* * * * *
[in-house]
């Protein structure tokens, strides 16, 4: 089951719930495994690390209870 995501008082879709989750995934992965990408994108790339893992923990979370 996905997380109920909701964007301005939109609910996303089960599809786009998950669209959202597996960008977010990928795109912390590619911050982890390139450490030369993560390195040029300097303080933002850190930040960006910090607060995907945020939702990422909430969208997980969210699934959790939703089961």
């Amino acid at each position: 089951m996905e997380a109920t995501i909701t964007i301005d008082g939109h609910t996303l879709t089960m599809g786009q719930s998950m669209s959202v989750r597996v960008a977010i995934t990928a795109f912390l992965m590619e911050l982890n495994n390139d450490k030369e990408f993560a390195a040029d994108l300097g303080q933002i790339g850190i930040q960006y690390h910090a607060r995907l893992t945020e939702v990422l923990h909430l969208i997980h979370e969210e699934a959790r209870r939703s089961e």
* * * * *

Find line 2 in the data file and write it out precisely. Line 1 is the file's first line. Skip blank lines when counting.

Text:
């Protein structure tokens, strides 16, 4: 089951719930495994690390209870 995501008082879709989750995934992965990408994108790339893992923990979370 996905997380109920909701964007301005939109609910996303089960599809786009998950669209959202597996960008977010990928795109912390590619911050982890390139450490030369993560390195040029300097303080933002850190930040960006910090607060995907945020939702990422909430969208997980969210699934959790939703089961």